Cloning vector

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The pGEX-3x plasmid is a popular cloning vector.

A cloning vector is a small DNA vehicle that carries a foreign DNA fragment. The insertion of the fragment into the cloning vector is done by treating the vehicle and the foreign DNA with the same restriction enzyme, then ligating the fragments together. There are many types of cloning vectors. Plasmids and bacteriophages (such as phage λ) are perhaps most commonly used for this purpose. Other types of cloning vectors include bacterial artificial chromosomes (BACs) and yeast artificial chromosomes (YACs).

Common Features

Most commercial cloning vectors have a couple of key features that have made their use in molecular biology so widespread.

Usually, the main purpose of cloning vector is the controlled expression of a particular gene inside a convient host organism (eg. E. coli). Control of expression can be very important, it is usually desirable to insert the target DNA in to a site that is under the control of a particular promoter. Some often used promoters are T7 promoters, lac promoters (bla promoter) and cauliflower mosaic virus's 35s promoter (for plant vectors). To allow for convient and favorable insertions, most cloning vectors have had nearly all their restriction sites engineered out of them and a multiple cloning site(MCS) inserted that contains many restriction sites. MCSs allow for insertions of DNA into the vector to be targeted and possibly directed in a chosen orientatiton. A selectable marker, such as antibiotic resistance [eg. beta-lactamase (see figure)] is often included in the vector to identify postivly transformed cells. All inserted DNA (plasmids etc.) need an origin of replication (ori; not shown in figure); high strigency ori's preferably for cloning vectors.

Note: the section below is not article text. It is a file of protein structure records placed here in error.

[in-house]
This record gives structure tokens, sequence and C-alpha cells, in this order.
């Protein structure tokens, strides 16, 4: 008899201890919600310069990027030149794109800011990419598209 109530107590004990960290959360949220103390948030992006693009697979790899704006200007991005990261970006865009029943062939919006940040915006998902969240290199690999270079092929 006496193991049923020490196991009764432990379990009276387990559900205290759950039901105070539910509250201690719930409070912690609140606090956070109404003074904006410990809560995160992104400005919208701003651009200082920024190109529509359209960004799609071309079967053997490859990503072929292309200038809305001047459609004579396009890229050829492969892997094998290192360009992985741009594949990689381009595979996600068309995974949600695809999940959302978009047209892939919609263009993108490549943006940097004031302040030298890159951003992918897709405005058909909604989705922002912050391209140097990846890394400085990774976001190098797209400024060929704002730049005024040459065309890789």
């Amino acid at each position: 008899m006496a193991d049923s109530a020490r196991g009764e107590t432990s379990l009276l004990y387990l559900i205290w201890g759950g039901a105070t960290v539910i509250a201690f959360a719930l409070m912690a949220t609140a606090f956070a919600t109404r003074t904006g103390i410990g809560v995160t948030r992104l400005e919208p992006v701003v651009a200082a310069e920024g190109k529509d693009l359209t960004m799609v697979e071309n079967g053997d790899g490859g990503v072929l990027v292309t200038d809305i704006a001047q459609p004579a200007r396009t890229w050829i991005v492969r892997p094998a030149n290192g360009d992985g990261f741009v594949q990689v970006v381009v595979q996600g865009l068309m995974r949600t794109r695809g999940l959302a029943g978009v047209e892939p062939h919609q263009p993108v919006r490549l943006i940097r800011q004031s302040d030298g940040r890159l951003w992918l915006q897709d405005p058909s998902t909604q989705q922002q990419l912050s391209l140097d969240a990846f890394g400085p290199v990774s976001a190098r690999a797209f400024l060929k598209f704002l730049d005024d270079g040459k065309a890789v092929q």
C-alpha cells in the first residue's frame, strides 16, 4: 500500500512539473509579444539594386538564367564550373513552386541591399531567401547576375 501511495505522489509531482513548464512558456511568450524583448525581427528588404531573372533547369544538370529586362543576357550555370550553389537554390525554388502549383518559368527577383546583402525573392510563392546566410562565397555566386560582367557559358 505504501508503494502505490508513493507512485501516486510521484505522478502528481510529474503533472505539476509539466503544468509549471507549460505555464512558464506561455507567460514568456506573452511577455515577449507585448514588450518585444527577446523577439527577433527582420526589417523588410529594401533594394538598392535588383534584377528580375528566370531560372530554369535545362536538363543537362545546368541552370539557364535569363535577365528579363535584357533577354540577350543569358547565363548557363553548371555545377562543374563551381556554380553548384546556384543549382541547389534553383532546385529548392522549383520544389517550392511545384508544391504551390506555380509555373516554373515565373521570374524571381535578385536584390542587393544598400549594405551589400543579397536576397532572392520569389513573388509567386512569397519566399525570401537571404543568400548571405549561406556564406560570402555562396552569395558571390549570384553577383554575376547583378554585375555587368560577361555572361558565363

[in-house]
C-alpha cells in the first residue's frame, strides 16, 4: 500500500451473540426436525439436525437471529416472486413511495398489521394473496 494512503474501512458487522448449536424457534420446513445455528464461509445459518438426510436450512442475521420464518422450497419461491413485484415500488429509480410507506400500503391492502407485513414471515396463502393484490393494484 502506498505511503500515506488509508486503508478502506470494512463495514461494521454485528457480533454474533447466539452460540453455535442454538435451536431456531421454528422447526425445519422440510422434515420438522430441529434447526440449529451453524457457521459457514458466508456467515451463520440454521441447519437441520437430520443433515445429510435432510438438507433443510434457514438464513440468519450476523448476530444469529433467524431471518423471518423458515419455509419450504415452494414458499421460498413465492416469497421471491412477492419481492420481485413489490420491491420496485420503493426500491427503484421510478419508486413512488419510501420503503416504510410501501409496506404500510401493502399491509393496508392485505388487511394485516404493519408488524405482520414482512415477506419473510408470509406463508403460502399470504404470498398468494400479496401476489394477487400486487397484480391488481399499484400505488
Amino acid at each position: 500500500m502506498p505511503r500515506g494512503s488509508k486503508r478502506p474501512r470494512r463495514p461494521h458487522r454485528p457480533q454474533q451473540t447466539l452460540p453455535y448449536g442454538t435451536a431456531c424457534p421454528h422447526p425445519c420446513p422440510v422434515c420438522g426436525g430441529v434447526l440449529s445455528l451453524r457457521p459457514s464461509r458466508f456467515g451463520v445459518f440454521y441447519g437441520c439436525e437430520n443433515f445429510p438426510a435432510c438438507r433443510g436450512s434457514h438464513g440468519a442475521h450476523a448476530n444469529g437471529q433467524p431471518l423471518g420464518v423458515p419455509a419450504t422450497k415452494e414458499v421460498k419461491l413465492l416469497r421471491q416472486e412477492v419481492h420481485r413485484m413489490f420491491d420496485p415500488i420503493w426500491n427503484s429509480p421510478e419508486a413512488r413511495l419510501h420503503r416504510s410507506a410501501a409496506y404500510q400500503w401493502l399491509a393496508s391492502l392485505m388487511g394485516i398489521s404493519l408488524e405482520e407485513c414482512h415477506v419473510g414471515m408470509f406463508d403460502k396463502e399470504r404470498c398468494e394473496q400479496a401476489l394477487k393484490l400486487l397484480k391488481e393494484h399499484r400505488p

Other possible features of cloning vectors maybe, vir genes for plant transformation, intergrase sites for chromosomal insertion, lac Z alpha fragment for blue-white selection, and/or in-frame genes attached to the MCS for recombinant proteins [eg. Green fluorescent protein (GFP) or glutathione S-transferase (see figure)].



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